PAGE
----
Thursday, December 13, 2007

Vietnam: The Australian War, by Paul Ham

My knowledge of the Vietnam war is fairly sporadic. I get the north and west, the communist and non-communist all mixed up. Author Paul Ham writes that his book, Vietnam: The Australian War is the first full history of Australia’s involvement in that appalling conflict. (The Vietnamese call it The American War.) One wonders why it has taken so long to write such a book.

Running at 700 pages, it is a pretty exhaustive study. Every aspect of the war is looked at, and from every national and political angle. We get a brief 3000 year history of Vietnam, right up to the French colonising the country. If Vietnam had never been colonised, we learn, then the Vietnamese never would have turned to communism as a tool to boot out the French.

Of course once the French finally got the message and left, then the American’s stepped in. The rationale was to stop communism taking over the Asian region. This was called the domino effect. Once Saigon fell to communism, then it was all over red rover for the rest of the region.

In Australia, prime minister Robert Menzies could not get us into the Vietnam war fast enough. He by passed parliament and his cabinet to give assurances that we would give moral and military support to America. For the first couple of years, the war in Vietnam had popular Australian support. This was helped along by a media that spruiked for the war too. Then once the complexity and quagmire of the war set in, Australians started to turn on the war.

Perhaps one of the most depressing things about the Vietnam war was the response of anti-war protestors to soldiers both fighting and returned. They were vilified by fired up protestors as being baby killers and rapists. This attitude filtered down into the culture so deeply that people made such comments almost casually, as though it were a lamentable truth. In many instances the behaviour of these anti-war protestors was despicable.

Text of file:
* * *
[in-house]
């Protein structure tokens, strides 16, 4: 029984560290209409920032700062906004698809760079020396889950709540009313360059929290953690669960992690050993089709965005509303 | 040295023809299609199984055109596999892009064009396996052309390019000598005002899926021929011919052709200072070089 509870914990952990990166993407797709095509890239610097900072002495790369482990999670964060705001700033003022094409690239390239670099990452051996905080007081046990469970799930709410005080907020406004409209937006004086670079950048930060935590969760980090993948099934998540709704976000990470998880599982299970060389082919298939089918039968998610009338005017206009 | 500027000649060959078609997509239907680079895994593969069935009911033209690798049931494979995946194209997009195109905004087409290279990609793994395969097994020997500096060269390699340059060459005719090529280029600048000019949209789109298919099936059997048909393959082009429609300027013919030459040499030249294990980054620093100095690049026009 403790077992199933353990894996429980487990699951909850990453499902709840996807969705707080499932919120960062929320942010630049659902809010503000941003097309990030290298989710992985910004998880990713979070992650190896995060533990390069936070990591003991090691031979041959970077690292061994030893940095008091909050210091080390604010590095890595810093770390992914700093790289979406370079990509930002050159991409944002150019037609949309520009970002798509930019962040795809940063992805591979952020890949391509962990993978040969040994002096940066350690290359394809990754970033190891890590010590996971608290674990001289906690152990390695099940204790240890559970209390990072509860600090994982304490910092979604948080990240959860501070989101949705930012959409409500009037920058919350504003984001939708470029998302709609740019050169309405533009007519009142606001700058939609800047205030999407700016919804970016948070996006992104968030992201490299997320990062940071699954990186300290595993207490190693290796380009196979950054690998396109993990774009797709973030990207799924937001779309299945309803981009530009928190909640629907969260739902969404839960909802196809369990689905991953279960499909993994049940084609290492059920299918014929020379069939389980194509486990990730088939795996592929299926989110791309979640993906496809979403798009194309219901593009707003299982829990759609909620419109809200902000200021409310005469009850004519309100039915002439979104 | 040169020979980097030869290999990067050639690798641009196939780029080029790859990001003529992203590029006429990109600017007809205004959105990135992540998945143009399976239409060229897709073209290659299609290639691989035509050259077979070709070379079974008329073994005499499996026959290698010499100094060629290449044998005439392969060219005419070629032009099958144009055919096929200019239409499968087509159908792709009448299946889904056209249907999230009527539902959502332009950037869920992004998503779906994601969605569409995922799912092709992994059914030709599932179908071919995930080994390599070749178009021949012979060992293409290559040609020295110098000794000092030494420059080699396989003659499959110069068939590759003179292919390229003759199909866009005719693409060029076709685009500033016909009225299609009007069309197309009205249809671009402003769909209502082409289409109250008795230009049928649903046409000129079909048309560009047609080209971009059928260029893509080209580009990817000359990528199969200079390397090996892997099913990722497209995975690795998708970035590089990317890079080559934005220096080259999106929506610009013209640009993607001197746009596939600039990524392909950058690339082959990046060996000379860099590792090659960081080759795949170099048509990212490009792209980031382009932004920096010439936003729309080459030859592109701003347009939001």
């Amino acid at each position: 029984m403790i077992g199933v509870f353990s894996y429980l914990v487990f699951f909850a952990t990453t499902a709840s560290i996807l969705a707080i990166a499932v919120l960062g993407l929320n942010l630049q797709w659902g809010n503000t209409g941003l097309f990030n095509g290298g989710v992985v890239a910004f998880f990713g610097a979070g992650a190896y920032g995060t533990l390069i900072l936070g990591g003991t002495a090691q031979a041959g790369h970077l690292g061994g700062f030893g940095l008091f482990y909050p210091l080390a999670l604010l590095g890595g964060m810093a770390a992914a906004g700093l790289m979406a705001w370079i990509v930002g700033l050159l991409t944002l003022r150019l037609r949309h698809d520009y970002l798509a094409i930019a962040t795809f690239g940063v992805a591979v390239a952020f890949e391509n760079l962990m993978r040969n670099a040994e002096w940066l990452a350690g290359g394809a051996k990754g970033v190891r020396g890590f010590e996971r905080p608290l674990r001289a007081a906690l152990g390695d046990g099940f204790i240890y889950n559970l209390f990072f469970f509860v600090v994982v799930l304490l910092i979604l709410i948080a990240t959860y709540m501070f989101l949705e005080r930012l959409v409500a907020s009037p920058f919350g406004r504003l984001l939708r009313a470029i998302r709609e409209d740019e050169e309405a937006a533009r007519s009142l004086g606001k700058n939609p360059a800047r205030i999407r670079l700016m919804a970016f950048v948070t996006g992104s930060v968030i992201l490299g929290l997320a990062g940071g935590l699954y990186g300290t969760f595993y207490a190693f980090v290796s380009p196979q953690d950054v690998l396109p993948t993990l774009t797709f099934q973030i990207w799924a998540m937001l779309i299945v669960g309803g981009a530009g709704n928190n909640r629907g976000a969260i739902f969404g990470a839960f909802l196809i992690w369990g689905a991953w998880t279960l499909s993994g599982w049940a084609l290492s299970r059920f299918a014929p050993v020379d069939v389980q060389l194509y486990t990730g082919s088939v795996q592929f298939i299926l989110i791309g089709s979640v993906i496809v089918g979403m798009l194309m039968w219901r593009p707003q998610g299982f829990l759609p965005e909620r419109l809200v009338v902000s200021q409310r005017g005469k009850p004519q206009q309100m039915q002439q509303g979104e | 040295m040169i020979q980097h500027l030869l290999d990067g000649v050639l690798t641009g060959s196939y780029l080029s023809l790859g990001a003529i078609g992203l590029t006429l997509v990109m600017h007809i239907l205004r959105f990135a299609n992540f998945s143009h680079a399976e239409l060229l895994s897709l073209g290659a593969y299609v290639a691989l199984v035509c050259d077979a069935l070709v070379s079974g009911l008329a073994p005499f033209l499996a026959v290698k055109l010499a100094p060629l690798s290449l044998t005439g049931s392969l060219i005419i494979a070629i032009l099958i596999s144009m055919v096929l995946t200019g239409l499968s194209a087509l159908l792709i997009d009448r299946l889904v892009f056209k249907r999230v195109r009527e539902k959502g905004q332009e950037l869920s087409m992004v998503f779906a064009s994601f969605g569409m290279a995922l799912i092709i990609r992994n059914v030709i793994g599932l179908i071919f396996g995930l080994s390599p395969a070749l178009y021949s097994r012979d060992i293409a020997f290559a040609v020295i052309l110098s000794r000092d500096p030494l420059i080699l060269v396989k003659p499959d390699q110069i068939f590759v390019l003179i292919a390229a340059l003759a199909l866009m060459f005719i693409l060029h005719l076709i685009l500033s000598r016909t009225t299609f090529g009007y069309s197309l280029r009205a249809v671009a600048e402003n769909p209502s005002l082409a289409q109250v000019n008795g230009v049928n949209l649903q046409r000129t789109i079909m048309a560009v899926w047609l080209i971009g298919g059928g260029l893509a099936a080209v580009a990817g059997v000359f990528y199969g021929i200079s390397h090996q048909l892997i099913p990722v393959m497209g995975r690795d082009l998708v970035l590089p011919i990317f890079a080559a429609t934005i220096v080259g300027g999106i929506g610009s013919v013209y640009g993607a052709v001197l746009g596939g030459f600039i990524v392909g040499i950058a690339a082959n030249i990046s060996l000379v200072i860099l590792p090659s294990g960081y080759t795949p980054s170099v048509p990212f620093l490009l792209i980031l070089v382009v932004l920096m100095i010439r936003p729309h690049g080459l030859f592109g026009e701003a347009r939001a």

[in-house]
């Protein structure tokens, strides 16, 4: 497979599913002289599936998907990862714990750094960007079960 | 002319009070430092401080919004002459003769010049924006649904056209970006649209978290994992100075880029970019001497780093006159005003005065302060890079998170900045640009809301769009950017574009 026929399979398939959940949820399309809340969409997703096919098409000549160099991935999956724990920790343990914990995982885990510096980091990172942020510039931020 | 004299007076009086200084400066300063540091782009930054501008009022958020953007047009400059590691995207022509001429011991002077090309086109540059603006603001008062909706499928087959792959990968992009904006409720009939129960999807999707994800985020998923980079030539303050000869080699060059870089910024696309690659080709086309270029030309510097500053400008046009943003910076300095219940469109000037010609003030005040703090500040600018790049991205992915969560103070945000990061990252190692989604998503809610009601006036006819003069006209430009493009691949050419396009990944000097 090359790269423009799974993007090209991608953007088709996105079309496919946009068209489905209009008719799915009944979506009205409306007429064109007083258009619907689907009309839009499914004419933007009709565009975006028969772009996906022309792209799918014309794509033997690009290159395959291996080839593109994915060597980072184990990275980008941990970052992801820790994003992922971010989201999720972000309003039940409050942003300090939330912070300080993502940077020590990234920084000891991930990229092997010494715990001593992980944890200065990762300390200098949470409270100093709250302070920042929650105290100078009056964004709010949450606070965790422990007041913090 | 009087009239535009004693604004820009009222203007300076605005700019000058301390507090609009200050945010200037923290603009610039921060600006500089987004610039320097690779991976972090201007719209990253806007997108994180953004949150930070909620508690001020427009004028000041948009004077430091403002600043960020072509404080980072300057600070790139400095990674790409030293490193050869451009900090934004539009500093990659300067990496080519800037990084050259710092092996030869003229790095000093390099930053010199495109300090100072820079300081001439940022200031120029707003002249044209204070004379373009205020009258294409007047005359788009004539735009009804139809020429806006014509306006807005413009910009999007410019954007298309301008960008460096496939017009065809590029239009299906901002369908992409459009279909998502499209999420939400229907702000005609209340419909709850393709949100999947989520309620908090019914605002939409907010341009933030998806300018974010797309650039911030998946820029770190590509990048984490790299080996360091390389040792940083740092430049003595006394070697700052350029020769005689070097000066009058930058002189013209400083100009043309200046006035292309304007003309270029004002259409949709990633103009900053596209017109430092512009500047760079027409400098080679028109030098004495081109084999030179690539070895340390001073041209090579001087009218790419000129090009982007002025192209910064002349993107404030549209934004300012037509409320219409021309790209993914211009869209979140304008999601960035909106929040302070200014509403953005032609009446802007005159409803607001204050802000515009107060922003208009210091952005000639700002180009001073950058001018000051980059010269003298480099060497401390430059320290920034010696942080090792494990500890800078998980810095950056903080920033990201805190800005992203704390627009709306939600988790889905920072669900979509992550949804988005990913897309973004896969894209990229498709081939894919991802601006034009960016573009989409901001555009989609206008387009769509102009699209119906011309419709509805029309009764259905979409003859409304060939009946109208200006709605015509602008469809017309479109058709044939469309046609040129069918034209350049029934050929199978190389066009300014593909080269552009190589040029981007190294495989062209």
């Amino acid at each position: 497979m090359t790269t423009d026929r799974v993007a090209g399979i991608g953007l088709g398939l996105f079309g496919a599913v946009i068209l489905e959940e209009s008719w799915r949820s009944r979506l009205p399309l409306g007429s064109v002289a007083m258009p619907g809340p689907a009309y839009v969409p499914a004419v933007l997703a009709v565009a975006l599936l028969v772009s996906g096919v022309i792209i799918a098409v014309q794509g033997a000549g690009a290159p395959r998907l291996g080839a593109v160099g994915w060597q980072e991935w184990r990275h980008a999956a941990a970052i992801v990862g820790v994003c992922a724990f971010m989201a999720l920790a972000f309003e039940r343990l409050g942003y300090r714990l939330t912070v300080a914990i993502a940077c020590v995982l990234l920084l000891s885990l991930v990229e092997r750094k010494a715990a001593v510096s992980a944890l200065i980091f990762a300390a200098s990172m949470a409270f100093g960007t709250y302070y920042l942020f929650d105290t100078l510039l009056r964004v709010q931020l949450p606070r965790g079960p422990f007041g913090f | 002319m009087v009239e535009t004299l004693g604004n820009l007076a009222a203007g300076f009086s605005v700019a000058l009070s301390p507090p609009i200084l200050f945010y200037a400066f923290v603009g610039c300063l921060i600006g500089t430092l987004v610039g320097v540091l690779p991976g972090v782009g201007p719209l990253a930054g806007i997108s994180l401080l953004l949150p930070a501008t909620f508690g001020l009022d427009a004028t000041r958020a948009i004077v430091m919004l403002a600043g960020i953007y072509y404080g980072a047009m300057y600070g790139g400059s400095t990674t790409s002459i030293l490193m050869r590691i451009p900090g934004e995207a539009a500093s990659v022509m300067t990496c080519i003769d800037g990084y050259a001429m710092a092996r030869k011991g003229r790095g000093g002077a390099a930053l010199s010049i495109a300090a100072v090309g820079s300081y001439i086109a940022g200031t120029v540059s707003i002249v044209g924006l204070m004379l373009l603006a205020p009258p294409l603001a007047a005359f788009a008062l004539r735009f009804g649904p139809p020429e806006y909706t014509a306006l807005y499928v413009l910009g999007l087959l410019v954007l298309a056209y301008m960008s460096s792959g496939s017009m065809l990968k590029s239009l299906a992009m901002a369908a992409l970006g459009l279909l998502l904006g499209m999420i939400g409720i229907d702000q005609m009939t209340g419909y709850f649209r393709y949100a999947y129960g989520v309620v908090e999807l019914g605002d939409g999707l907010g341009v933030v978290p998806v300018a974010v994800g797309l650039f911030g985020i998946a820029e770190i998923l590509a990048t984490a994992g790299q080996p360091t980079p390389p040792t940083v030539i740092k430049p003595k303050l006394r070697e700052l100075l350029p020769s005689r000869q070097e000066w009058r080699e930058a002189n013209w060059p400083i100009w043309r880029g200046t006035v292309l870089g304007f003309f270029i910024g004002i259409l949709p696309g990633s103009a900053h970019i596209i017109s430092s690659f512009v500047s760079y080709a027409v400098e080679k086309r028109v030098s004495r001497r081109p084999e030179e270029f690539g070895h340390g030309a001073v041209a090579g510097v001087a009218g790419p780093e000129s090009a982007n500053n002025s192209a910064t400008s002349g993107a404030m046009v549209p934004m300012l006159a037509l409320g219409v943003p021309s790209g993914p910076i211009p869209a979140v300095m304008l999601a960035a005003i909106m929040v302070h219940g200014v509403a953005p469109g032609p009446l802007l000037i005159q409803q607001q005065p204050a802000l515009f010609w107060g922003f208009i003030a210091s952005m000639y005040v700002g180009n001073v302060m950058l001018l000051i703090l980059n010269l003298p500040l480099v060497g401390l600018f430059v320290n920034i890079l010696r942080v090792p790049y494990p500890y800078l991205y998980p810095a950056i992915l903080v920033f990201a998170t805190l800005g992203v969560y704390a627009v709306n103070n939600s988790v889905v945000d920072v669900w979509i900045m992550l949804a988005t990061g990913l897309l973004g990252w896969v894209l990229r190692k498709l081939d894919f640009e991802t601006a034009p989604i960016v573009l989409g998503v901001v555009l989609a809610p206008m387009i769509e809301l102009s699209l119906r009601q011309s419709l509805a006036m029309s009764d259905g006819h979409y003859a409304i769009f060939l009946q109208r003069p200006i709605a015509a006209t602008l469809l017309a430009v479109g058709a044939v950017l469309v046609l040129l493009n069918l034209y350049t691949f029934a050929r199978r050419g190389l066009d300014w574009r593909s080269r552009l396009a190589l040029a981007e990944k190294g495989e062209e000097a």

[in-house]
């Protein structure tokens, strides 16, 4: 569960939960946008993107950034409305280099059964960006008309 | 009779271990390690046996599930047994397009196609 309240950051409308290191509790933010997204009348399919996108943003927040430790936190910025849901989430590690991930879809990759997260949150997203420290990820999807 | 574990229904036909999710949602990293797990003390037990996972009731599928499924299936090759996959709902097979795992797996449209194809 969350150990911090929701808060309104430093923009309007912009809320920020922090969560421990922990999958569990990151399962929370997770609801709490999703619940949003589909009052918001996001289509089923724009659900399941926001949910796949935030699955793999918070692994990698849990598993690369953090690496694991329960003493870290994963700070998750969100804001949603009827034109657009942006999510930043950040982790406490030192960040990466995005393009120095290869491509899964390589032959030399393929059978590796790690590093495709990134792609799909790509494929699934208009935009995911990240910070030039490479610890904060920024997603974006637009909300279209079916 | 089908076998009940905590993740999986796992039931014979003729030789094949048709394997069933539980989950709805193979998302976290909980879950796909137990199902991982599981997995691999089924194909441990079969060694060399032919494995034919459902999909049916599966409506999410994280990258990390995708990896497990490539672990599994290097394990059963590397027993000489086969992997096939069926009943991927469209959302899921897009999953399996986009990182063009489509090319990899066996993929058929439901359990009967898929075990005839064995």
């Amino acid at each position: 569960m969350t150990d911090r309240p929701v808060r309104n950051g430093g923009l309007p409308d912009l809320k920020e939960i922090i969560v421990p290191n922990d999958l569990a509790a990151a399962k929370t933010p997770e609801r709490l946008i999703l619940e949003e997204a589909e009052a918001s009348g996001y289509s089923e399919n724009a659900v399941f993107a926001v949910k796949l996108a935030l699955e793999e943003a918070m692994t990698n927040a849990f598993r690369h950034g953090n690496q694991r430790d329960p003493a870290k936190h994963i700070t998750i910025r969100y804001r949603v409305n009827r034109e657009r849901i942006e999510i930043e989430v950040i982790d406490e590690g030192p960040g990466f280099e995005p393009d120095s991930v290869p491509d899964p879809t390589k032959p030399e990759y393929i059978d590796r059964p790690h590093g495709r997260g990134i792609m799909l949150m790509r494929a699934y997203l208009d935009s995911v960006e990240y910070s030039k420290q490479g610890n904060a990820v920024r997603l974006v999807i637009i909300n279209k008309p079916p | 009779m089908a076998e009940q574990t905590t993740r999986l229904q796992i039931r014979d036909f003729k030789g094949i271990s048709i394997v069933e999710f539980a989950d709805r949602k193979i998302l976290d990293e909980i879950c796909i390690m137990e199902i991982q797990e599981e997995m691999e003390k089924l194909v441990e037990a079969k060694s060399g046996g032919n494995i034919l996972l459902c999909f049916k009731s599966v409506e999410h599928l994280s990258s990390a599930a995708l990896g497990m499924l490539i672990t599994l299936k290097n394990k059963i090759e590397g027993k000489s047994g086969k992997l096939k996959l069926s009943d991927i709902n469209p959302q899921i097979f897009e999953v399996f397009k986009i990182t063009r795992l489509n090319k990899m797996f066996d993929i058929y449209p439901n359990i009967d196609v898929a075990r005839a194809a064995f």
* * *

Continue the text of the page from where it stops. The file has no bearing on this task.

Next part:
As Paul Ham rightly says, these soldiers were sent off to war with mass Australian approval, by their politicians and the citizens that elected them, only to be spat upon and demonised horribly on their return. To get an idea of how bad this response was, even most RSL clubs shunned them. These men had limbs blown off and witnessed friends being blown to pieces.

Even more disgustingly, the Australian government at first refused to fly back the remains of killed soldiers. It was only after protests from the families concerned that this policy was reversed.

Then there are the sufferings of the Vietnamese people themselves. It all beggars belief that people lived through such hardship. Australians should think themselves lucky to have Vietnamese people living here.

This book is a bit of hard work. There is much detail of battles etc. that I’m not fond of reading. Yet any student of Australian history will find it indispensable reading. It’s a cliché I know, but we need to learn from the mistakes of the past. The more Australians that read this book, and think deeply about what it says, the better off we will be as a country.

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